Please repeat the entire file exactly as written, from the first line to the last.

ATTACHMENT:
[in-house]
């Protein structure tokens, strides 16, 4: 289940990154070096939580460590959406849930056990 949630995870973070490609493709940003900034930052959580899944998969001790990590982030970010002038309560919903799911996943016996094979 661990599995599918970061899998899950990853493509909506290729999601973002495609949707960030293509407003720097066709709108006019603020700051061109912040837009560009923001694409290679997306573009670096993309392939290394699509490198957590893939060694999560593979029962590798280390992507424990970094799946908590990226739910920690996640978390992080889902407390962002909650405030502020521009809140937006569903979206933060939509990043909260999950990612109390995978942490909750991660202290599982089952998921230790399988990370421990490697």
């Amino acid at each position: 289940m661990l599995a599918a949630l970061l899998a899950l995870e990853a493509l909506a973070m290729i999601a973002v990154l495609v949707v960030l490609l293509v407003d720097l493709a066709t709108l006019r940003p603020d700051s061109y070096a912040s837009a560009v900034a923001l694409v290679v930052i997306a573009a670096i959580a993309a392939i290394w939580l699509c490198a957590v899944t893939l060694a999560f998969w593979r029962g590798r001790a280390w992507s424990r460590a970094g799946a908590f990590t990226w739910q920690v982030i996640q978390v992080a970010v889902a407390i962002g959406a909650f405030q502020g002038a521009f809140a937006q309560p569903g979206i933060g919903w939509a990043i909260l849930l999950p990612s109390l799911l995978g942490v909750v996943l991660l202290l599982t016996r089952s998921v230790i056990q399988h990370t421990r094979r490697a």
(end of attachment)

[in-house]
């Protein structure tokens, strides 16, 4: 289940990154070096939580460590959406849930056990 949630995870973070490609493709940003900034930052959580899944998969001790990590982030970010002038309560919903799911996943016996094979 661990599995599918970061899998899950990853493509909506290729999601973002495609949707960030293509407003720097066709709108006019603020700051061109912040837009560009923001694409290679997306573009670096993309392939290394699509490198957590893939060694999560593979029962590798280390992507424990970094799946908590990226739910920690996640978390992080889902407390962002909650405030502020521009809140937006569903979206933060939509990043909260999950990612109390995978942490909750991660202290599982089952998921230790399988990370421990490697």
């Amino acid at each position: 289940m661990l599995a599918a949630l970061l899998a899950l995870e990853a493509l909506a973070m290729i999601a973002v990154l495609v949707v960030l490609l293509v407003d720097l493709a066709t709108l006019r940003p603020d700051s061109y070096a912040s837009a560009v900034a923001l694409v290679v930052i997306a573009a670096i959580a993309a392939i290394w939580l699509c490198a957590v899944t893939l060694a999560f998969w593979r029962g590798r001790a280390w992507s424990r460590a970094g799946a908590f990590t990226w739910q920690v982030i996640q978390v992080a970010v889902a407390i962002g959406a909650f405030q502020g002038a521009f809140a937006q309560p569903g979206i933060g919903w939509a990043i909260l849930l999950p990612s109390l799911l995978g942490v909750v996943l991660l202290l599982t016996r089952s998921v230790i056990q399988h990370t421990r094979r490697a």